The number of children who are uninsured in the U.S. is on the rise for the first time in nearly a decade, with 276,000 more children going without insurance in President Donald Trump’s first year in office than in 2016, according to findings released Thursday by Georgetown University.
Researchers and anti-poverty advocates say it’s an unsettling uptick after years of progress, and they blame GOP-led efforts that have kept some states from expanding Medicaid. They also point to Trump’s aggressive focus on curbing immigration and say many families are too worried that signing their children up for government-backed insurance would complicate ongoing immigration proceedings.
“This constellation of national trends has likely created an ‘unwelcome mat’ effect where families are unaware of their options or deterred from seeking coverage,” according to the report by Georgetown University’s Health Policy Institute’s Center for Children and Families.
The report found that the number of uninsured children in the U.S. was particularly high in select states such as Texas, which has the largest number of uninsured children and 1-in-5 kids go without coverage. Texas, which opted not to expand Medicaid under the Obama-era health care law, had some 80,000 more children uninsured in 2017 than in 2016.
The offices of Texas Gov. Greg Abbott and Texas Sens. Ted Cruz and John Cornyn did not return ABC News' requests for comment. But conservatives in general have argued that the number of people with insurance isn’t the best measure of success. They say affordable, quality care is a better indication of how the U.S. is faring.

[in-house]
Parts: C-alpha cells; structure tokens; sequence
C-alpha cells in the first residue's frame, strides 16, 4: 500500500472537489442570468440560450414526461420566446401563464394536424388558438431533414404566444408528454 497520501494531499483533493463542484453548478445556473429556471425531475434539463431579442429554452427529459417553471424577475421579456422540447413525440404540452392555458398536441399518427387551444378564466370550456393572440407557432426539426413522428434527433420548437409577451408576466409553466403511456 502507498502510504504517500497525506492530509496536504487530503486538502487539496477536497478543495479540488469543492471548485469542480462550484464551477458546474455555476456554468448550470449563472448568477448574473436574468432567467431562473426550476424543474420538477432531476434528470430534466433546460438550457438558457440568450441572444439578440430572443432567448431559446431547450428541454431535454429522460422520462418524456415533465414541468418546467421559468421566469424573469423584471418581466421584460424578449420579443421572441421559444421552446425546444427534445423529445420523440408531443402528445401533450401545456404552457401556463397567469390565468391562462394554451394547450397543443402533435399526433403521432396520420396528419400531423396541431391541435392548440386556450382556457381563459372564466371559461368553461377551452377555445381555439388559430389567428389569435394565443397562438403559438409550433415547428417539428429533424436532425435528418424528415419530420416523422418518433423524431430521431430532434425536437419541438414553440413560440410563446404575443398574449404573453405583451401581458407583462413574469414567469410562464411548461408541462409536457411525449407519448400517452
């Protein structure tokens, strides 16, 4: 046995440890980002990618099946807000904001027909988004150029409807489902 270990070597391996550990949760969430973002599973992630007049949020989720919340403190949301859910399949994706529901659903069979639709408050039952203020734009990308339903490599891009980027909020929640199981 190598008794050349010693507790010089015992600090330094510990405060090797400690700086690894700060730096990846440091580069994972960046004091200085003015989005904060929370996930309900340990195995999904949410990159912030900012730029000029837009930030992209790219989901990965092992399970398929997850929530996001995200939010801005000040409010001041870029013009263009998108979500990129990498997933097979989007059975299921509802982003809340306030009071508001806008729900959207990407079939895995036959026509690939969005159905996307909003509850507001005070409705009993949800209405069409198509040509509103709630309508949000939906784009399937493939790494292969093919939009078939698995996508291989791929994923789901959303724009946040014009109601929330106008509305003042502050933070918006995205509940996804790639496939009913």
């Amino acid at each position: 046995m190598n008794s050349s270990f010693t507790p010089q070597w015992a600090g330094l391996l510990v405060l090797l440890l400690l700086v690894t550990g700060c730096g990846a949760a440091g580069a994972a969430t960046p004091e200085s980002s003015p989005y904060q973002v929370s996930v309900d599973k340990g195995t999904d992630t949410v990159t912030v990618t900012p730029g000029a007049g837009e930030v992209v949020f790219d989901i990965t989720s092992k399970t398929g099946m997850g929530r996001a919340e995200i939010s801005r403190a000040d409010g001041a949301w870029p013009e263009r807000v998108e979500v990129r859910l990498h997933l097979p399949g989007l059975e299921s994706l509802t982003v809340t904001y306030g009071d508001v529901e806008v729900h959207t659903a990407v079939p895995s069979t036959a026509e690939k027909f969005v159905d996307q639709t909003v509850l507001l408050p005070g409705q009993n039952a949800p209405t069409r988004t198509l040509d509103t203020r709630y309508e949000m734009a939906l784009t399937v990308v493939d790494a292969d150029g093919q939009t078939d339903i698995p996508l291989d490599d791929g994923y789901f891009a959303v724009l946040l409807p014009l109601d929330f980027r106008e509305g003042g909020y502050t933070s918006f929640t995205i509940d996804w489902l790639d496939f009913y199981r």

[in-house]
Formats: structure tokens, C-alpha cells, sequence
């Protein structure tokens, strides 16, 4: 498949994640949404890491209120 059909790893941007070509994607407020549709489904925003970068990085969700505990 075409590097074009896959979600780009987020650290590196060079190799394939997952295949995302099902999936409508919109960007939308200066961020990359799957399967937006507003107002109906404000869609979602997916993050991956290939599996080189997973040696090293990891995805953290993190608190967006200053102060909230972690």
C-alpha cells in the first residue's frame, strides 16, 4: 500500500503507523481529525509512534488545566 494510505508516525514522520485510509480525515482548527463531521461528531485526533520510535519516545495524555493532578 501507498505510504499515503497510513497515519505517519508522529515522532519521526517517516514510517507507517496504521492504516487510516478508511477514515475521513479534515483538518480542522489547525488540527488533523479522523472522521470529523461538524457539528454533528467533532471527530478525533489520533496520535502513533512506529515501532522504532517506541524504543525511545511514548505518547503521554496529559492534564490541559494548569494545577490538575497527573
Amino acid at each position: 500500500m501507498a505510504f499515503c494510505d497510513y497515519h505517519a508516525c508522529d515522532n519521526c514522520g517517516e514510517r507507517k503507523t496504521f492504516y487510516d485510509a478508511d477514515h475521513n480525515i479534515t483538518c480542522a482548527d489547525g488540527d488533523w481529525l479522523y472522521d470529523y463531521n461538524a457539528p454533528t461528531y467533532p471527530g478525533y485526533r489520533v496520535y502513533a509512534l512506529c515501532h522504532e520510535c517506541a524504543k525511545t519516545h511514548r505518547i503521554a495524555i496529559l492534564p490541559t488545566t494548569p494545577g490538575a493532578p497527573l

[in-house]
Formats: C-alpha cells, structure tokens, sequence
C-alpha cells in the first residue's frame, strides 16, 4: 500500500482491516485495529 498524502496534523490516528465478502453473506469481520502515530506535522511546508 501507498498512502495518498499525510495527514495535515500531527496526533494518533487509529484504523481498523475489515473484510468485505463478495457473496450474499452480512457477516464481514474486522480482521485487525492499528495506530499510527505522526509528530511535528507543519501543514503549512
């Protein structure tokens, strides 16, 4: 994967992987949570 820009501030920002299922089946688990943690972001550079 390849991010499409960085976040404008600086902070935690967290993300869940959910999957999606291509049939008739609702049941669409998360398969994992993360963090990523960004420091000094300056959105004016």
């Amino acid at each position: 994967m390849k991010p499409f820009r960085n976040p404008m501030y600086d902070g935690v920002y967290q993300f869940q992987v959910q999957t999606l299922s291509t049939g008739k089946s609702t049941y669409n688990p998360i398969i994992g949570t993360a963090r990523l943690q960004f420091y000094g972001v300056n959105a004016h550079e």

“Insuring people is not why we have a health care system,” the conservative Texas Public Policy Foundation wrote recently. “The purpose is to get timely care to the most people at a price we all can afford.”
Adriana Kohler, a senior health policy associate for Texans Care for Children, called the findings “devastating.”
“It’s not just about the numbers,” she said. “It’s a disturbing report for every Texan who wants kids to get eye glasses, mental health treatment and vision and hearing checks.”
Kohler said she believes the refusal by Texas to expand Medicaid has played a major factor, as well as the state’s more stringent paperwork requirements associated with the program. Also, there are areas in the state where there are few or no outreach workers left to help people figure out if they meet the requirements to enroll in a health care program, like Medicaid or the Children's Health Insurance Program. Some uninsured children may be eligible for coverage on healthcare.gov too; the deadline for that is Dec. 15.
According to the Center for Public Policy Priorities, Texas spent $9.2 million in 2016 on health care "navigators," which help people find health care options. This year, that figure dropped to $1.35 million.
And in some cases, Kohler said, there are parents who have asked to remove their children from any kind of government program out of fear that their family could become a target for deportation.
“State leaders have to recognize we’re moving in the wrong direction for both kids and adults,” Kohler said.